Press releases


The Chancellor’s failure to address an anomaly in tax rules which means that more than a million people on low incomes are losing out on tax relief on their pension contributions is extremely disappointing, says the Low Incomes Tax Reform Group (LITRG).

Campaigners are concerned that anti-avoidance changes announced in today’s Budget could leave low-paid workers in the lurch.

In today’s Budget, the Chancellor announced a package of changes to Universal Credit (UC) following growing concerns that the system is leaving people in hardship and not working as well as it should. LITRG welcomes the changes, but are concerned they do not go far enough to deal with the many problems that currently exist in the UC system.

The Chartered Institute of Taxation (CIOT) has welcomed the announcement in today’s Budget that HMRC’s practice of treating tax returns that are filed by taxpayers voluntarily on the same basis as returns that are filed under a legal obligation is to be put on a statutory footing.  The measure is retrospective and will apply from 1996/97, the year self-assessment was introduced.1

Commenting on the increase in the personal allowance from £11,850 to £12,500 from 6 April 2019, Victoria Todd, Head of LITRG team, said:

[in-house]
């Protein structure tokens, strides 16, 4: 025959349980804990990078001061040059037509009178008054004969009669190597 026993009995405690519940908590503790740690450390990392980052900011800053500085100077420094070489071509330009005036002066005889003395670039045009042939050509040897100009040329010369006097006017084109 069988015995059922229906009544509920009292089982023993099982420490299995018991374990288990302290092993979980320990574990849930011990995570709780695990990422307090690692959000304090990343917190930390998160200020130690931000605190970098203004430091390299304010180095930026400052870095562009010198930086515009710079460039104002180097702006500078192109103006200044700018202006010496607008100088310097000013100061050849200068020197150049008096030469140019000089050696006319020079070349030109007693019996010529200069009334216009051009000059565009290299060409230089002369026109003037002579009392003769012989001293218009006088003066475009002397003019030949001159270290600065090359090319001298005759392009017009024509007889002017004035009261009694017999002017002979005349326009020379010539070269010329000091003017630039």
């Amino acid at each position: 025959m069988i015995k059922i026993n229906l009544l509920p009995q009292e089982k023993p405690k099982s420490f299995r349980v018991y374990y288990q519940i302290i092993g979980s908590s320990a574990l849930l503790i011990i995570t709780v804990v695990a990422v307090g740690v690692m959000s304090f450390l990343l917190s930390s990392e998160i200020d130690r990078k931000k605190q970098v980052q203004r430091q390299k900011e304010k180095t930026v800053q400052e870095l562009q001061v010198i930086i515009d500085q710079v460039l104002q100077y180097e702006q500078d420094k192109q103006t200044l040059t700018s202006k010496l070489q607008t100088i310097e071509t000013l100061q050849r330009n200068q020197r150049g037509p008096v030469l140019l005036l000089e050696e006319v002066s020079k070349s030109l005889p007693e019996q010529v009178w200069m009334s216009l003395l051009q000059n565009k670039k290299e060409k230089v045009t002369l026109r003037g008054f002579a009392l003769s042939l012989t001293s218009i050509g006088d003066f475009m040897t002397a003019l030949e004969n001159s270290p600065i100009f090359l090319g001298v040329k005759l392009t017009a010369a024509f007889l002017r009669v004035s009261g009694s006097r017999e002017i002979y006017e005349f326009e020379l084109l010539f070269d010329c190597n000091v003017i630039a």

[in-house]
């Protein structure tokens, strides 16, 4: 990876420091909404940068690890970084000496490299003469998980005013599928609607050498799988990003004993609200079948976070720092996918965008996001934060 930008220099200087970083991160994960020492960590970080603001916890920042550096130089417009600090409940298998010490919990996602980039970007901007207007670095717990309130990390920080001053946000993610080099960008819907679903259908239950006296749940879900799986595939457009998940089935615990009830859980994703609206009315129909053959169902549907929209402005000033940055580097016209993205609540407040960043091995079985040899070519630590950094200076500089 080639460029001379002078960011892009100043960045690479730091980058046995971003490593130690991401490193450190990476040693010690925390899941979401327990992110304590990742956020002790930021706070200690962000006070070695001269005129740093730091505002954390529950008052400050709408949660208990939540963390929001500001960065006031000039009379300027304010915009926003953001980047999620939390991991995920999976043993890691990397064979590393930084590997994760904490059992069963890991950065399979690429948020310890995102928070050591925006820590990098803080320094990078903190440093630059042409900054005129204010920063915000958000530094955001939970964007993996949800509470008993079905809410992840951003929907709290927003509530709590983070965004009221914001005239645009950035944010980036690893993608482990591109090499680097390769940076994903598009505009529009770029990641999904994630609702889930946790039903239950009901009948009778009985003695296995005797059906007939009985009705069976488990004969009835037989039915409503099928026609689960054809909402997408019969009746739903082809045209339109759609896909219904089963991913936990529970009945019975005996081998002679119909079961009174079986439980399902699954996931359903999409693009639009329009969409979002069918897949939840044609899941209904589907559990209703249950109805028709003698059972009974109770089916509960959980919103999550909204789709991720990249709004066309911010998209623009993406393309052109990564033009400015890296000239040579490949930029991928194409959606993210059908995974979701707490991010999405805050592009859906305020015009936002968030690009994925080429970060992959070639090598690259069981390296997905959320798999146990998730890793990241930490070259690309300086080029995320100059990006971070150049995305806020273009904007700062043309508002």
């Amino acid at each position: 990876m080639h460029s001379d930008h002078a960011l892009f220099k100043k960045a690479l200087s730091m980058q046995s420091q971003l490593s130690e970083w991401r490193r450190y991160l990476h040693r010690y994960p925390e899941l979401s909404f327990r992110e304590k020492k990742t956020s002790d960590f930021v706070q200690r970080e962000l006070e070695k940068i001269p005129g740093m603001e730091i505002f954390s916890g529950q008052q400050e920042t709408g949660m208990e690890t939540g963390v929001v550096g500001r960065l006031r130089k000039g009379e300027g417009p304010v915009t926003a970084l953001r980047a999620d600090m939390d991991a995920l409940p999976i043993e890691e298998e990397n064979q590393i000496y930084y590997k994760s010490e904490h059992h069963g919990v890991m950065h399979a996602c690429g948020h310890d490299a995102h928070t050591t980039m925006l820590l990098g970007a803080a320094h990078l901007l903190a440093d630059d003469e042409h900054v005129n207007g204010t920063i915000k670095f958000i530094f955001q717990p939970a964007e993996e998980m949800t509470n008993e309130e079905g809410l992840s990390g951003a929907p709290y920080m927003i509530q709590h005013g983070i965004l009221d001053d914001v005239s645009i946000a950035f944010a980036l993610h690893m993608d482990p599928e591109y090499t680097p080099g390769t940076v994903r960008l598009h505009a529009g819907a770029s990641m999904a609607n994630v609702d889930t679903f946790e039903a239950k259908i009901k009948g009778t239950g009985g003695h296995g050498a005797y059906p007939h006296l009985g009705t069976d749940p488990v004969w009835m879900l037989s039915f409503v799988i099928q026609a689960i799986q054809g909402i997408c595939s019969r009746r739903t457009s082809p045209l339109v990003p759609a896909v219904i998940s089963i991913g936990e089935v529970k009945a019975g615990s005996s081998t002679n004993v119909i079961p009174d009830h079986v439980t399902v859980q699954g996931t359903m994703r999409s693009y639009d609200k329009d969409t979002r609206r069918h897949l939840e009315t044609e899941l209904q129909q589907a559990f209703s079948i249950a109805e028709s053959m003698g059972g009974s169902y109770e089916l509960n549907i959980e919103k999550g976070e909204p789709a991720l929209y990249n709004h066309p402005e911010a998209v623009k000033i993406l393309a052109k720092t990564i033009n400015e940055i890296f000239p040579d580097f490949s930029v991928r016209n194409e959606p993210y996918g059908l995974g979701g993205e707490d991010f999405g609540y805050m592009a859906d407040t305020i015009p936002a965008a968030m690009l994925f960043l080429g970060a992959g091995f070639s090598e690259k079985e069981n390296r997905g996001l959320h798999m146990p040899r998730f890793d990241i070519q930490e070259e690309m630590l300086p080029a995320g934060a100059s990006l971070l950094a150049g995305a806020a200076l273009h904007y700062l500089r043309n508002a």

Delaying the extension of new ‘off-payroll’ rules to the private sector until April 2020 should give time for HMRC to learn from the problems arising last year in the public sector, but determining a worker’s employment status remains a real challenge, say the Chartered Institute of Taxation (CIOT).

Commenting on today's UK Budget, Moira Kelly, chair of the Chartered Institute of Taxation's Scottish Technical Committee, said:

The Chartered Institute of Taxation (CIOT) welcomes the Chancellor’s commitment to the G20 and OECD discussions to achieve a long term global solution to taxing digital multinational companies. It hopes that the Chancellor’s announcement of a proposed interim UK digital services tax will help galvanise the international community to achieve this outcome.

The Low Incomes Tax Reform Group (LITRG) is urging taxpayers in self-assessment not to freak out if they miss the 2017/18 paper tax return deadline on Wednesday – which coincides with Halloween – because they can avoid late filing penalties by submitting their return online by 31 January 2019 if they are well organised.

Ahead of the UK Budget this month, the Chartered Institute of Taxation (CIOT) has urged caution from the Chancellor on his suggestion to go it alone with a temporary new sales tax on digital multinational companies.